Cutting board: Wood, Plastic, or Glass | Which is Safer ?
It can be more than a little confusing to know which cutting surface is the safest to use in your home.
Outbreaks of E-coli and Salmonella have food safety concerns at the forefront of kitchen safety and our cutting boards are a primary location to have these bacteria spread.
It is very important to protect yourself and your family from E-Coli, salmonella, and other food related bacteria so knowing which cutting board surface is the safest really is important.
Studies on Bacteria and Cutting Boards.
Wood was the first material thought to be the safest for food cutting surfaces but with the creation of glass and plastic cutting boards it has became a little more difficult to figure out which cutting board surface is the safest to use.
With other cutting surfaces now being used in the kitchen research studies were initiated to see exactly which board surface would keep consumers the safest from food borne bacteria’s. "The first studies applied equal amounts of e-coli and salmonella bacteria to both wooden and plastic cutting surfaces. The cutting boards were left to sit and then tested to see which was the safest for human use."
It was discovered that the bacteria not only thrived on the plastic surface but that it also multiplied. On the wood cutting board these same bacteria tended to disappear within three minutes of application. Cleaning each of the tested boards with hot soapy water successfully killed the bacteria on both types of cutting board.
"When the first cutting board safety studies were conducted it was concluded that wooden surfaces had anti-bacterial properties and that the bacteria within these wood cutting boards began to die off within a minute of application. This lead researcher to believe that wood cutting boards were the safest cutting surface for cooks to use. Food safety now being a primary concern of the kitchen."
Second Wave of Studies on Bacteria and Cutting Board Safety.
The first cutting board research seemed to indicate that wood cutting boards were a very safe surface to use to fight food borne bacteria but later research was to change the theory that wood cutting surfaces were safer than the newer plastic models.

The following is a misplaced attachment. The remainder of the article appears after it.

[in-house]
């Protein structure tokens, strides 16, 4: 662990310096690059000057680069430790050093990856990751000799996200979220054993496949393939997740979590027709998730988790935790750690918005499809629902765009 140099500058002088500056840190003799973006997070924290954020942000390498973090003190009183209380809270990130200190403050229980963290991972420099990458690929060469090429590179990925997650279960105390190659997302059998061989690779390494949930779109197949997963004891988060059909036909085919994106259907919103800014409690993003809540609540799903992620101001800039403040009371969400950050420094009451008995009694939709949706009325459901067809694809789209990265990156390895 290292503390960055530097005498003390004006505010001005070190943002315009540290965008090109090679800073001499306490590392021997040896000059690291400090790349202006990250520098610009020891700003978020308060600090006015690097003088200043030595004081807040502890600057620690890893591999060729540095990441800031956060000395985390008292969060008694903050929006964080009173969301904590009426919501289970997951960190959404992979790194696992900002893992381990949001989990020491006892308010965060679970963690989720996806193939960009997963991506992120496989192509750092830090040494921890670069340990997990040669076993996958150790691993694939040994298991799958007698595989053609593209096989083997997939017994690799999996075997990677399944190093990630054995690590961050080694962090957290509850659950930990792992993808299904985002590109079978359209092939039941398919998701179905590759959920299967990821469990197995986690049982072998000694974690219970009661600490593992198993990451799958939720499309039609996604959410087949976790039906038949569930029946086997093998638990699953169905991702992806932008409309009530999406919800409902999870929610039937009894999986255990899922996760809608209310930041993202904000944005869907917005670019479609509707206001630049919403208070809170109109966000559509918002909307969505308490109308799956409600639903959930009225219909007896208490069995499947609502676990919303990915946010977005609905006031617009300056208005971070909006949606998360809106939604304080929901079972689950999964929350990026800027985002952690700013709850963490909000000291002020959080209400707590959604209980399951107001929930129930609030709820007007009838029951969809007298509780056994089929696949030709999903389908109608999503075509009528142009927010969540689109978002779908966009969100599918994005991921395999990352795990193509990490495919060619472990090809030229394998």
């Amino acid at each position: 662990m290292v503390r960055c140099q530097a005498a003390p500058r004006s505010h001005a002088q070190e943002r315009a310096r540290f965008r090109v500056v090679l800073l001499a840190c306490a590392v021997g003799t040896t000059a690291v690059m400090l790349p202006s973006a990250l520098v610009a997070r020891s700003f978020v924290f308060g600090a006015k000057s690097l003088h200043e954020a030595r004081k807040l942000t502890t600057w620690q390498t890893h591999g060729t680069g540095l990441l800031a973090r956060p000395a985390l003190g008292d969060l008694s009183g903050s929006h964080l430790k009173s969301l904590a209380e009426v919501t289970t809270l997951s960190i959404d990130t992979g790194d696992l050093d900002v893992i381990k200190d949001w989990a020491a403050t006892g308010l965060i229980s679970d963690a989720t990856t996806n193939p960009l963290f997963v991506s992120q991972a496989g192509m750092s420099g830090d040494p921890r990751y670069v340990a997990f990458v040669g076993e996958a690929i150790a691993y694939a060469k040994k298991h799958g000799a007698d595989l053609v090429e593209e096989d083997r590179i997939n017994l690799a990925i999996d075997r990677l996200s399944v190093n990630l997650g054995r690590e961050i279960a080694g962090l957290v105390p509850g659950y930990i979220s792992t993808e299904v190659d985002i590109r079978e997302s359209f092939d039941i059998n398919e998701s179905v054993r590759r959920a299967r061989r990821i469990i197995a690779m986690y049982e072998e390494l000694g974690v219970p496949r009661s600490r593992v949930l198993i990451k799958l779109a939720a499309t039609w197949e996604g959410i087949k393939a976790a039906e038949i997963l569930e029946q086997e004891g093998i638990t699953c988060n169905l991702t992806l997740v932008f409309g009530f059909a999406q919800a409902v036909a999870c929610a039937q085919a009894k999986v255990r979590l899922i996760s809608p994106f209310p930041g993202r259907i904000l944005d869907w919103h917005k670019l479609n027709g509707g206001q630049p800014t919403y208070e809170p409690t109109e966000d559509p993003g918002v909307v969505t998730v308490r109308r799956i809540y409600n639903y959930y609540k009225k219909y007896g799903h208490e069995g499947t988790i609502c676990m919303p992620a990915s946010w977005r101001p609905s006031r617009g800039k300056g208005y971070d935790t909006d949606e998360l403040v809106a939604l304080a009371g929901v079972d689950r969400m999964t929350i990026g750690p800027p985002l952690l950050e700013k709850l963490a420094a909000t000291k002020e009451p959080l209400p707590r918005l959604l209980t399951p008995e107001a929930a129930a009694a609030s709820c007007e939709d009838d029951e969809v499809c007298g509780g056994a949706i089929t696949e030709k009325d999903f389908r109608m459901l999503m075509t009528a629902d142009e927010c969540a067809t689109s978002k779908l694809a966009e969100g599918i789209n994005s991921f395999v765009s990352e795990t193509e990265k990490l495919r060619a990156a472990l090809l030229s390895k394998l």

The next cutting board safety study proved that instead of dying off, the bacteria on the wood cutting boards was actually absorbed into the wood, so still very much able to potentially infect food.
The live bacteria were no longer causing contamination to the surface of the wood cutting board, but was still present, and existing within the board itself. This brought up new concerns that this hidden bacterium could reappear at a later time to contaminate food being worked on the wood cutting surface.
This discovery then returned the verdict that plastic surfaces were indeed the safer cutting board alternative. Concerns about the still live bacteria living within the wood cutting board and it being able emerge at a later time contrasted with the surface cleaning of plastic cutting boards with hot soapy water effectively removing the applied bacteria from its surface area.
New Studies Changed the Results of the Original Cutting Board Study.
It was then realized that cutting board studies had always been conducted on unused or new cutting boards and that perhaps the research may be inaccurate for this reason. So new studies were set up using used cutting boards. It was felt that this would best mimic the way cutting boards were used in most households. The results of this new cutting board study were very unexpected.
The wood cutting board surface once again showed the disappearance of bacteria as it again retreated deep within the wood of the cutting board. The surprise result in cutting board safety was in the results from the plastic board. The cuts made from knife scarring into the plastic cutting board made the scarred surface difficult to clean. The plastic cutting board surface retained it’s surface bacteria even after being cleaned with hot soapy water.
A study conducted in California in June of 1995 of sporadic cases of salmonellae in older children and adults there, found that families who were using wood cutting board surfaces in their homes were less than 50% as likely to contract this food borne illness compared to those families which used plastic or glass cutting board surfaces.
Families who used glass or plastic cutting board surfaces were close to twice as likely to contact salmonella.
So is Glass Cutting Boards the Safest Alternative?
Overall research maintains the conclusion that wood, plastic, or glass cutting surfaces were equally effective at controlling food related bacteria. With the inclusion that each of these cutting boards were cleaned thoroughly between the cutting of each food article, and that the board is replaced at regular intervals, or at first signs of wear and tear.
The finished studies also recommended that two cutting surfaces be used in a household. One cutting board should be used for meat preparation and another cutting board used exclusively for vegetables. This would considerably reduce the risk of contamination of food related bacteria.
To clean plastic, wood, or glass cutting board surfaces it is recommended that you use a solution of one tablespoon of bleach per gallon of water. One-part vinegar to four parts of water is an equally good disinfectant for cutting board surfaces. Apply the solution, let it sit on the surface for a couple minutes, then remove it with hot soapy water.
I have always used a wood cutting board but have recently switched to a tempered glass cutting board.